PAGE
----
Since the fall of the Maxxam/Pacific Lumber Company, Green Diamond Resource Company has become the king of clearcuts in Humboldt County. The famed timber giant is proud of their aggressive ‘even-aged’ i.e. clearcutting policy. In addition, they seriously assert that redwoods are a shade intolerant tree, and thus must grow in the full sun, i.e. plantation clearcuts.
So-called even-aged management is a euphemism for intensive clearcutting, burning, and herbicide use across Green Diamond’s vast landscape. The trees and all vegetation are stripped bare, leaving exposed soils on the hillsides.
Clearcutting increases the risk of soil and debris transmission to watercourses, and increases the risk of significant earth movements when storm conditions are at their most intense. Intensive clearcutting and extensive rains make for a dangerous mix of overland flow, flooding, and landslide activity.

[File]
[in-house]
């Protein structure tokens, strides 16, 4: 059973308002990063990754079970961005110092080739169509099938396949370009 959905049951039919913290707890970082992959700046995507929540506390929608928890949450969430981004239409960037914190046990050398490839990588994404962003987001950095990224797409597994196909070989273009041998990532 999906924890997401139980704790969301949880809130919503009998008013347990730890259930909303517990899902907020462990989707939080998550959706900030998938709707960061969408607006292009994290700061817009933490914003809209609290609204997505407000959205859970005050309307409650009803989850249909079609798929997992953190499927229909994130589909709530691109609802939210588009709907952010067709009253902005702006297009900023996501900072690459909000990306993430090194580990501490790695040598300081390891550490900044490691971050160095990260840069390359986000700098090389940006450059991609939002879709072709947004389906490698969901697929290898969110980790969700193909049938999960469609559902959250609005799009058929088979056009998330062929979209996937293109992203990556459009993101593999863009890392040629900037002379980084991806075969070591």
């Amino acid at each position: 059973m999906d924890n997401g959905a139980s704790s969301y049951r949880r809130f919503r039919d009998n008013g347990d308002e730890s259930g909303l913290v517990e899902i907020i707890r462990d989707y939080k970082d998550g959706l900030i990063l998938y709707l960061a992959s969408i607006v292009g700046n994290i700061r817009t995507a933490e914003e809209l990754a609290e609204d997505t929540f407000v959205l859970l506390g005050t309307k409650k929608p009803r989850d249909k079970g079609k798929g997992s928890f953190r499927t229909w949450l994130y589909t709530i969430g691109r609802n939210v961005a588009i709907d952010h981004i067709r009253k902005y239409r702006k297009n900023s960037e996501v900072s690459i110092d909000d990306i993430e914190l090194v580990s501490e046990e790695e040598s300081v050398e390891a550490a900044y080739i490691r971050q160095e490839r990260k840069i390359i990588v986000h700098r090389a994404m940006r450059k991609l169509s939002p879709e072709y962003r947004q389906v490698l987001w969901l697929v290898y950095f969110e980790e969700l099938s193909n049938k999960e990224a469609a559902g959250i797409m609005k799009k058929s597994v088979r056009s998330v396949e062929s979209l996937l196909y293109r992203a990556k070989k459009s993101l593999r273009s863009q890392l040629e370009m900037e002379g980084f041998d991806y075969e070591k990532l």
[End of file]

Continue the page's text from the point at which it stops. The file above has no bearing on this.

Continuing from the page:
Green Diamond’s method of two-species monoculture depends on clearcutting, broadcast burning, and the use of herbicides to allow its plantation style management to take hold. Thus the natural species diversity within the forest is compromised, and the habitat once present for threatened and endangered species is demolished. The habitat remaining is restricted almost entirely to slim watercourse buffers and serve as the last vestiges of safety and biodiversity on the landscape.
Intensive clearcut logging as practiced by Green Diamond leaves little but barren moonscapes where vibrant, recovering forests once grew. In their place, Green Diamond intends to embark on an endless tree farm. The needs of the species living in these watersheds are relegated to secondary status in the face of Green Diamond’s idea of maximum sustained production; clearcut, burn, herbicide, repeat every 45 years. Under this regime, forests will not recover, species will continue to disappear, and our streams will continue to suffer.